verb (used with object), be·dev·iled, be·dev·il·ing or (especially British) be·dev·illed, be·dev·il·ling.
Related formsbe·dev·il·ment, noun
Examples from the Web for bedeviled
My case, which is spelled out in detail here, looks back at what bedeviled Presidents as the glow of their return to office faded.
So the Democratic gathering is the second convention to be bedeviled by bad weather.Convention Speech Moved Inside: Rain Foils Obama's Plans|Howard Kurtz|September 5, 2012|DAILY BEAST
But things have not turned out that way, like so much else in this bedeviled relationship.NATO Summit’s Big Loser: Behind Obama’s Snub of Pakistan|Bruce Riedel|May 22, 2012|DAILY BEAST
Marlantes seemed to have escaped the deeper psychic wounds of Vietnam that bedeviled so many combat vets.
Part of it, Sridix says, is to avoid a problem that bedeviled old-fashioned 3-D: headaches.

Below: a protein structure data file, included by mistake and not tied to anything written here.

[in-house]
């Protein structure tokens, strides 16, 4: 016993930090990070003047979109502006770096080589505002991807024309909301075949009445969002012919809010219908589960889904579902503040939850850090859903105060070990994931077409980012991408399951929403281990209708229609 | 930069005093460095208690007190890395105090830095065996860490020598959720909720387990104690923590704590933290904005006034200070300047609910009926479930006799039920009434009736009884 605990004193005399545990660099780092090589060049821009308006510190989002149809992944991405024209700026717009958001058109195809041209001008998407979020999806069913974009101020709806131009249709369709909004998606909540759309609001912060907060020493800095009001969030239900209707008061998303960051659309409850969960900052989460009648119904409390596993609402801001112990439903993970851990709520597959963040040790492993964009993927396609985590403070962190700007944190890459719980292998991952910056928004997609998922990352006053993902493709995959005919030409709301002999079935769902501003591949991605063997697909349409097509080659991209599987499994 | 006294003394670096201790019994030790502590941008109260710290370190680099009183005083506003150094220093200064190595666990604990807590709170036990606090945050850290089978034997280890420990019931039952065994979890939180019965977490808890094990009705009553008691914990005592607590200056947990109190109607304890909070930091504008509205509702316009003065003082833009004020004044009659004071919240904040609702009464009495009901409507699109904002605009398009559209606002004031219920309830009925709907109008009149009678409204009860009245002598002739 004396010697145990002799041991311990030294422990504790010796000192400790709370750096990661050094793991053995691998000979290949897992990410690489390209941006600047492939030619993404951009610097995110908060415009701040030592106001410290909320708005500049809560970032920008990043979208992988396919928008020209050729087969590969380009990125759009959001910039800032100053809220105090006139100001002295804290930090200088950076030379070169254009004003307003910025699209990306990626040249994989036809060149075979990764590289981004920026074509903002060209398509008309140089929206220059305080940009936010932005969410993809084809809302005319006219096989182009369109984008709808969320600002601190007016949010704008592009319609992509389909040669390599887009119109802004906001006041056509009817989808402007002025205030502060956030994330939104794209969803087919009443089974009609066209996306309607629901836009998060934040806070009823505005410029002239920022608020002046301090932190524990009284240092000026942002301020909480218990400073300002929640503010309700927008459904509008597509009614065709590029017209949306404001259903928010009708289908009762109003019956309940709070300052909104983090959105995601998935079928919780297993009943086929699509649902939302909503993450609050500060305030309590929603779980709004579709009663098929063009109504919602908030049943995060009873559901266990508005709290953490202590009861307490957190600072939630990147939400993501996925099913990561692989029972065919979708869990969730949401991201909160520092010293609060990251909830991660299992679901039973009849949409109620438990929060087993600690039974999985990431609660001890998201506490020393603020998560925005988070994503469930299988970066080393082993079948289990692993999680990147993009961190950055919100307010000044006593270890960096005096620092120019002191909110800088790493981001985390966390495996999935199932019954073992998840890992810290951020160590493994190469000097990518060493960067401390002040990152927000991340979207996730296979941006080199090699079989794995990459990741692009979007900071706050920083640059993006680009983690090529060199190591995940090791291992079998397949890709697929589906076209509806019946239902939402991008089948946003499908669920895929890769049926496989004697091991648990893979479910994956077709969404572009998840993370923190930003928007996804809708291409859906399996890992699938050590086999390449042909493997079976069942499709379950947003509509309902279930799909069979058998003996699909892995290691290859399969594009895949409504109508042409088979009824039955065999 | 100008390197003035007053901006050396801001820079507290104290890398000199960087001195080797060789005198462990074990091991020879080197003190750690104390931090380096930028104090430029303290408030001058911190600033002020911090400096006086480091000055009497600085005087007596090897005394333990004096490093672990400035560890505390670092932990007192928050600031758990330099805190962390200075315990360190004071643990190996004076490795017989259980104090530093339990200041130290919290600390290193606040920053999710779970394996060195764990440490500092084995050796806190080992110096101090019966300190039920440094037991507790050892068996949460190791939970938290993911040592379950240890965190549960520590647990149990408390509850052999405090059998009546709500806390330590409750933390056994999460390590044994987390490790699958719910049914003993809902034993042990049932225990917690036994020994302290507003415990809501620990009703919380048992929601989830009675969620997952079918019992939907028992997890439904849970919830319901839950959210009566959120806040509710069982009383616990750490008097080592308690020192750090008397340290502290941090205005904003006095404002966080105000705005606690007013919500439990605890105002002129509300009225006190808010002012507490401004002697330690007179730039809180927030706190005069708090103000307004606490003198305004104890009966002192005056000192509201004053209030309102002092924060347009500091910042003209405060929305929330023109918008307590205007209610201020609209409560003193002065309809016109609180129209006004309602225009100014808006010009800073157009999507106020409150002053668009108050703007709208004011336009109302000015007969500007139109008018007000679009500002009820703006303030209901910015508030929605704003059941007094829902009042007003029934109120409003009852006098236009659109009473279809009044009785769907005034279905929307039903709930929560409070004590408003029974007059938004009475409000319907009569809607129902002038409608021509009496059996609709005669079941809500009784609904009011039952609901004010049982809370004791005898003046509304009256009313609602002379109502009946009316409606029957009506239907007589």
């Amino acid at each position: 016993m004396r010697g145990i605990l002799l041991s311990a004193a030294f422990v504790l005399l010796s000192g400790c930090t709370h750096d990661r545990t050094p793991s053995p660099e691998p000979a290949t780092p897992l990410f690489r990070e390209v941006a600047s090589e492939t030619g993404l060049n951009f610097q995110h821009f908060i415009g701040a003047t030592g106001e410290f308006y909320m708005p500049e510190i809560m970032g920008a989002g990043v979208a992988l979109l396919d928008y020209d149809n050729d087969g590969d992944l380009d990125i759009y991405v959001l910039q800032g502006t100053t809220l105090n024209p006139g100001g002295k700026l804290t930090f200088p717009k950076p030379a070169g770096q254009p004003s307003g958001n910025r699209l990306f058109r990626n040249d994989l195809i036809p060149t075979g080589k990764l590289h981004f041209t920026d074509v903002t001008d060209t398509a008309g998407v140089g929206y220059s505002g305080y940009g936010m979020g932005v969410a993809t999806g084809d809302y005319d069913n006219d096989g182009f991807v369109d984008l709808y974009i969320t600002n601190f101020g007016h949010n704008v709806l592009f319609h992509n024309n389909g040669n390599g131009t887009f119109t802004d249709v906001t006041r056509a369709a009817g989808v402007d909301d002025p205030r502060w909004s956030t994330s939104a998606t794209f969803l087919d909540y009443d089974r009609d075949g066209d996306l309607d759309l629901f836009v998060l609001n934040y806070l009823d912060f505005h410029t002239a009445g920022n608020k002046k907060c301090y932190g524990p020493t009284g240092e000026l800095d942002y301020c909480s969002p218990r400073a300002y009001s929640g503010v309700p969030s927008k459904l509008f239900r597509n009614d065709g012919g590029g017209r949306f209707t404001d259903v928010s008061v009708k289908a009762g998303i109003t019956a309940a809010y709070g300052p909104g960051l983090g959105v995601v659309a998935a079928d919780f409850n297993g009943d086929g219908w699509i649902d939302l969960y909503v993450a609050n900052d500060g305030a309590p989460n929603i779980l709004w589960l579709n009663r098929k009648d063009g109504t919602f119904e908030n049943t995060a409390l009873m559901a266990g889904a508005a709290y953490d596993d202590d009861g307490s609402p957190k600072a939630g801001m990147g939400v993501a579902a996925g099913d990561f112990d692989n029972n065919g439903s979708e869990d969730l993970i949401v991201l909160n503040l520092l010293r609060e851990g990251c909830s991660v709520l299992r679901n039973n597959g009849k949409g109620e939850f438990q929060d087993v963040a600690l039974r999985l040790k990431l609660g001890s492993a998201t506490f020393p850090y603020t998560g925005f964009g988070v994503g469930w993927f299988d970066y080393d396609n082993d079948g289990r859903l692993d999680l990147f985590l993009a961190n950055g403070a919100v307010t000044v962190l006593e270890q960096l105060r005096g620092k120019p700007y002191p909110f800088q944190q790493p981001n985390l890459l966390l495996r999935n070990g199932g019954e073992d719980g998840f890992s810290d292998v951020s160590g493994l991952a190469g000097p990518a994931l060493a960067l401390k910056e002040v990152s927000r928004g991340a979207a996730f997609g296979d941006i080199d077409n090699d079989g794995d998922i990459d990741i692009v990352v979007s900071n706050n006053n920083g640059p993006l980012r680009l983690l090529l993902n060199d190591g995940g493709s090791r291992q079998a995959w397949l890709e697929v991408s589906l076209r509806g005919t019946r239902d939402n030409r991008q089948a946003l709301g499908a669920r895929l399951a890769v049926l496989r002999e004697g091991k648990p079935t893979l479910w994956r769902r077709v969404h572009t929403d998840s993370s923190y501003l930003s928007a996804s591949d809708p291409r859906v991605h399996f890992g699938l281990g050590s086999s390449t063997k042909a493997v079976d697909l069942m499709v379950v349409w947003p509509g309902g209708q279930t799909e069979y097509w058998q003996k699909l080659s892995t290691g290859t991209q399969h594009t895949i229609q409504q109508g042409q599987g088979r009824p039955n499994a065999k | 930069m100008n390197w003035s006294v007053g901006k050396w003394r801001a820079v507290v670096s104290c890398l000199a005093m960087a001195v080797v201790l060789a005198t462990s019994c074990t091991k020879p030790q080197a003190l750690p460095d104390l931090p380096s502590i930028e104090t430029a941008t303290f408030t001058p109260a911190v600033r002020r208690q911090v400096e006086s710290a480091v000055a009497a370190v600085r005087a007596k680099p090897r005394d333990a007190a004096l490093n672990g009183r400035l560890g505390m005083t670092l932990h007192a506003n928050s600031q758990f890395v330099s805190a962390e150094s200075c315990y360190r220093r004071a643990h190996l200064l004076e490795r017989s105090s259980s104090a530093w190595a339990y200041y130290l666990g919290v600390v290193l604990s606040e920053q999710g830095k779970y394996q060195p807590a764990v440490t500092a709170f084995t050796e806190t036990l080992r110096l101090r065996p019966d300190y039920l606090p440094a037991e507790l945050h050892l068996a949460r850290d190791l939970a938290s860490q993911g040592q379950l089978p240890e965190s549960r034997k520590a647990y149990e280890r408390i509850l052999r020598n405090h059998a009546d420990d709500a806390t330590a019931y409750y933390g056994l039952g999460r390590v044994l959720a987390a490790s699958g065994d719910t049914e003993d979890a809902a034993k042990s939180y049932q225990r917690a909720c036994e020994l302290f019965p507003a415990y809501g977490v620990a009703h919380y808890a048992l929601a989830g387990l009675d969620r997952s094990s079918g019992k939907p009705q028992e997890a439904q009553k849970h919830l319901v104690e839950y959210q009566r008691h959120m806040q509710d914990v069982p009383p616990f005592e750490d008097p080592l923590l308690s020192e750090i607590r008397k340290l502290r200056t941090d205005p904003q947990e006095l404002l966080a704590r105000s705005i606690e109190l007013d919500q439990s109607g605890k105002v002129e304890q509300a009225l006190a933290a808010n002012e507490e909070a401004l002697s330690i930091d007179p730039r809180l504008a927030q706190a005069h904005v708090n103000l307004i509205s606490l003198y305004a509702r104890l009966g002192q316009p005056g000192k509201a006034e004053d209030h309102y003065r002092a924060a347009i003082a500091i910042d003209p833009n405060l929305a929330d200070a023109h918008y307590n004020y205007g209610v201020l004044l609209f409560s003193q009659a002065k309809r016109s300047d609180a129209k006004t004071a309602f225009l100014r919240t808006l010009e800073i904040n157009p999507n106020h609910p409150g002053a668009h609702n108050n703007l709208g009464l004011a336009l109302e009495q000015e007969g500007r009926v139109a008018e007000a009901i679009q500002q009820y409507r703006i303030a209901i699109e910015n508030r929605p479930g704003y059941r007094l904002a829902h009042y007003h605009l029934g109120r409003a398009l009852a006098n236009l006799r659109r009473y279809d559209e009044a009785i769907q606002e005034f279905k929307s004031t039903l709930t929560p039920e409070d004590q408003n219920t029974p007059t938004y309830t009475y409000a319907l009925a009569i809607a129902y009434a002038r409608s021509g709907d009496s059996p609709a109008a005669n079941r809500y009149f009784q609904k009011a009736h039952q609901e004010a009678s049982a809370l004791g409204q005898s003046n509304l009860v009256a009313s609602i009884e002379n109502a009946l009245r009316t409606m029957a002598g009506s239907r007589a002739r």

He rips her to pieces before us—he would have bedeviled an angel!Characteristics of Women|Anna Jameson
She has actually been bedeviled, as true as I am a daughter of Israel.The White Terror and The Red|Abraham Cahan
The stentorian voice of Gladescal was heard above all the others: "I shall have you roasted, you bedeviled witch!"The Executioner's Knife|Eugne Sue
Each incoming administration is bedeviled by hordes of applicants, as greedy as the daughters of the horseleech.The Galaxy, June 1877|Various
Then spread thickly with cream cheese, bedeviled with catsup, paprika or pimiento.The Complete Book of Cheese|Robert Carlton Brown